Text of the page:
The fifth and final round of this year’s Six Nations Championship will ooze excitement, energy and an England win? Along with Ireland and Wales, Stuart Lancaster’s side are still in with a chance of clinching the title, which would be the first during his stint as head coach. So in the face of a somewhat fierce some French side, what do England have to do to ensure the trophy is theirs?
England’s Final Hurdle: The French
Coherence is the key. The first few games against Wales and Italy saw England start slowly and gradually increase the pressure on their rivals, and with it add more and more points to the scoreboards. However last Saturday against Scotland had England produce some slick rugby initially before the thread started to become loose as the game went on. The continuity that this side require, not only in the players but in regard to their style of play, is the building blocks for developing the confidence that can win the tournament for the men in white. An instant attack of strength, determination and flair will put England on the front-foot, and by cleverly using replacements such as Mako Vunipola, Tom Youngs and Danny Cipriani (deserving of more than the three minutes he was given against Scotland) Lancaster can refuel what will inevitably be a tiring XV on the field. Fresh legs and eager desperation to drive the ball over the line has clearly bolstered England in previous games, and with no love lost between the two countries, it is vital to keep the intense pressure piled upon the visitors this Saturday.
Geoff Parling gets back in the starting squad alongside Courtney Lawes in the second row, a partnership with enough experience and talent to banish all those injury worries that Lancaster faced at the start of the campaign. Both, who have come back from injury to rightfully regain their places in the forward pack, have played in this fixture before, with Parling enjoying two wins over Le Bleus and Lawes having lost two of three matches. A force to be reckoned with, this pairing, which sees Dave Attwood demoted to the bench, can certainly be presumed as one of England’s strongest points.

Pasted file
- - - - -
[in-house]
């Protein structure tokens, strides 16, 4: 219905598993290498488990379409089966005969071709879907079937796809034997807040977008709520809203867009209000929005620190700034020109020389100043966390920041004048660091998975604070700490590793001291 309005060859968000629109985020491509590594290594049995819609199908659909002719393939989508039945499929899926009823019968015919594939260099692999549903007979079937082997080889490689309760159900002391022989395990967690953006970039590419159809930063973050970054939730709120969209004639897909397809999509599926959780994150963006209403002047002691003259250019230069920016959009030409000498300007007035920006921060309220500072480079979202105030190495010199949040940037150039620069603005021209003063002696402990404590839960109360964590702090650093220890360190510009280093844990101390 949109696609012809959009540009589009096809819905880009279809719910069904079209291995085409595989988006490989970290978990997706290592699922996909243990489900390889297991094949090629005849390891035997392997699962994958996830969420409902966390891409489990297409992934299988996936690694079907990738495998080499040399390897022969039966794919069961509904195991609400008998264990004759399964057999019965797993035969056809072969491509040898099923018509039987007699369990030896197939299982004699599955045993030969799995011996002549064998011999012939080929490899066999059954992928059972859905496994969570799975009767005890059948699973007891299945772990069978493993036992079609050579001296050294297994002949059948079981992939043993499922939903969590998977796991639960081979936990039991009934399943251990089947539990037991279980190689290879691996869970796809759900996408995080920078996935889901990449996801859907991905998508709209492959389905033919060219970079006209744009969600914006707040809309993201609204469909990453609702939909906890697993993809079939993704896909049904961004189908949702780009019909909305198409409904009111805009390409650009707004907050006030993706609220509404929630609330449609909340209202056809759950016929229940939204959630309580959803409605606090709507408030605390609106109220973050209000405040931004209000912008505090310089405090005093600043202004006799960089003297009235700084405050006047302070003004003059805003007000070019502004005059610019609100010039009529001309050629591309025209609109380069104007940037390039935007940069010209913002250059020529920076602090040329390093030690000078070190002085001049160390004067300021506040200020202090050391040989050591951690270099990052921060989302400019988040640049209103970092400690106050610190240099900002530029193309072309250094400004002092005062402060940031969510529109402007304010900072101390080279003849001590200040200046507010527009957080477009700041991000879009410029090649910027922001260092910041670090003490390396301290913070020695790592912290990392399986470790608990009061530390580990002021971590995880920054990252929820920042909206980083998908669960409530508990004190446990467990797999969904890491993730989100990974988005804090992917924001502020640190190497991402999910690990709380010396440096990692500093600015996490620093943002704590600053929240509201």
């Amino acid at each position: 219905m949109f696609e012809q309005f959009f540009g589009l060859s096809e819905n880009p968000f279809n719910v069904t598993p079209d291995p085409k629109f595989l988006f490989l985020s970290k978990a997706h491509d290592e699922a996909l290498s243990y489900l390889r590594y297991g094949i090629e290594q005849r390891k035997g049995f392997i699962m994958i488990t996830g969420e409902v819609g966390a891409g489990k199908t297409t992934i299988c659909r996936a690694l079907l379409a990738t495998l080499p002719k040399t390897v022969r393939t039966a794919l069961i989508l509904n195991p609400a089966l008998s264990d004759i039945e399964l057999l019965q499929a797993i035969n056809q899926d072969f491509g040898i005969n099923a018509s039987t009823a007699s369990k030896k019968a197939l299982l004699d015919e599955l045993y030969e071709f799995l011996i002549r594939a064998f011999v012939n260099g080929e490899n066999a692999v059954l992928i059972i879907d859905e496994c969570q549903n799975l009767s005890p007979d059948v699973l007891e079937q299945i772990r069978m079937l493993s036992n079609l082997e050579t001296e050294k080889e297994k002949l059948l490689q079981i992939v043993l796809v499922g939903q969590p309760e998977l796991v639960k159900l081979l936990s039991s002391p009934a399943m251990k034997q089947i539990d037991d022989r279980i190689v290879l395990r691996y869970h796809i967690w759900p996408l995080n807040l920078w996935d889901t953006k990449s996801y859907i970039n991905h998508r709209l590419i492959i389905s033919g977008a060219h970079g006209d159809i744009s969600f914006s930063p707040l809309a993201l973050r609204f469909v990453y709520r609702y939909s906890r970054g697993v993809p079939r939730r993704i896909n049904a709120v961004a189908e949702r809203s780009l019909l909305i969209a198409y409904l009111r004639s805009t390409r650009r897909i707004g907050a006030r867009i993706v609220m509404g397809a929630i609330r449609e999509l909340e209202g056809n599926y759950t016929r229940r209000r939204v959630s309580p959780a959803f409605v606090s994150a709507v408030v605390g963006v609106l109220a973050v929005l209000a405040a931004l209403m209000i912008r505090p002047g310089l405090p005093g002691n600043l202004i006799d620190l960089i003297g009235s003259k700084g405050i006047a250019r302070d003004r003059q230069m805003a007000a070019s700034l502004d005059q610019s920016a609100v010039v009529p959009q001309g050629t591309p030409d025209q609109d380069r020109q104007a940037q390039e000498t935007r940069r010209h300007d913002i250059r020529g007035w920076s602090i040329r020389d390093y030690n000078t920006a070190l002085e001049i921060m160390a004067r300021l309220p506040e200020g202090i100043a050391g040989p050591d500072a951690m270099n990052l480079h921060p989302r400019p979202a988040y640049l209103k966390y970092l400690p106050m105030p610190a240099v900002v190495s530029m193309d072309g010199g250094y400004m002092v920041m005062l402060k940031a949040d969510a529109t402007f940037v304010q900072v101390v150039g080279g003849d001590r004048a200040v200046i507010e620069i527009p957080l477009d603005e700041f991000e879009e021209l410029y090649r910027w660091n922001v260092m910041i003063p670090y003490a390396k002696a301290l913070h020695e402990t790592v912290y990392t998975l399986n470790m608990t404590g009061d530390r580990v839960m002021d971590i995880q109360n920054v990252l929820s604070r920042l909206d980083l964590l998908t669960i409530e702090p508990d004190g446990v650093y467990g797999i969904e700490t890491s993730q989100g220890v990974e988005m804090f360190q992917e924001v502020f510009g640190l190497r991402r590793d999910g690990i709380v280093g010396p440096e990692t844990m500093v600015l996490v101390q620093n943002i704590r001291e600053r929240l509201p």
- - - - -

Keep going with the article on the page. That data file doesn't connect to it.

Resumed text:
Another Leicester Tigers player set to feature heavily in this game is tighthead prop Dan Cole, who earns his 50th cap this weekend. He will become only the 5th prop to have ever made this many test appearances for England and makes up part of the some 440 caps that the starting XV hold between them. The 27 year old British and Irish Lion is a prominent player amongst the team, but will be looking to improve on previous performances, dominate the scrum and earn England advantages and penalties that can be the ultimate difference between winning and losing.
Nick Easter is brought back onto the bench, despite mixed reviews over the past few weeks. He became England’s oldest try scorer at the age of 36 when he came off the bench against Italy in February to score, and has only missed out on the Scotland match all series.
James Haskell and captain Chris Robshaw continue at seven and eight, proving that even though they didn’t play at their best against Scotland, Lancaster knows that this formidable duo are capable of turning balls over and being quick at the breakdown, allowing the likes of Mike Brown to work his magic at the back of the field.
Brown has been outstanding this tournament, overcoming injury to face Scotland and showing why he is number one choice full-back for his country at the moment. His pace, flair and ability under a high-ball allows the game to intensify and create some fantastic moments of play. This also goes for George Ford, who has stepped into Owen Farrell’s shoes amidst injury. Equally admirable is Jonathan Joseph, who looks set to be on track as the tournaments top try scorer this year, having consistently played with desire and grit. Having made some enchanting runs, spectacular side-stepping and crunching tackles, Joseph has made waves not only in his attacking game but distinctly in defence too. It is important for this to be on display against France, otherwise Philippe Saint-Andre’s side will pick holes in England’s defensive back line.
If England finish within four points of Ireland (who face Scotland) and Wales fail to conquer Italy be a huge margin, they will become Six Nations Champions for the first time in four years. Lancaster will finally have the title under his belt and the nation will be more confident than most going into this year’s World Cup six months from now. Sounds easy? I’m sure the French will have something to say about that!
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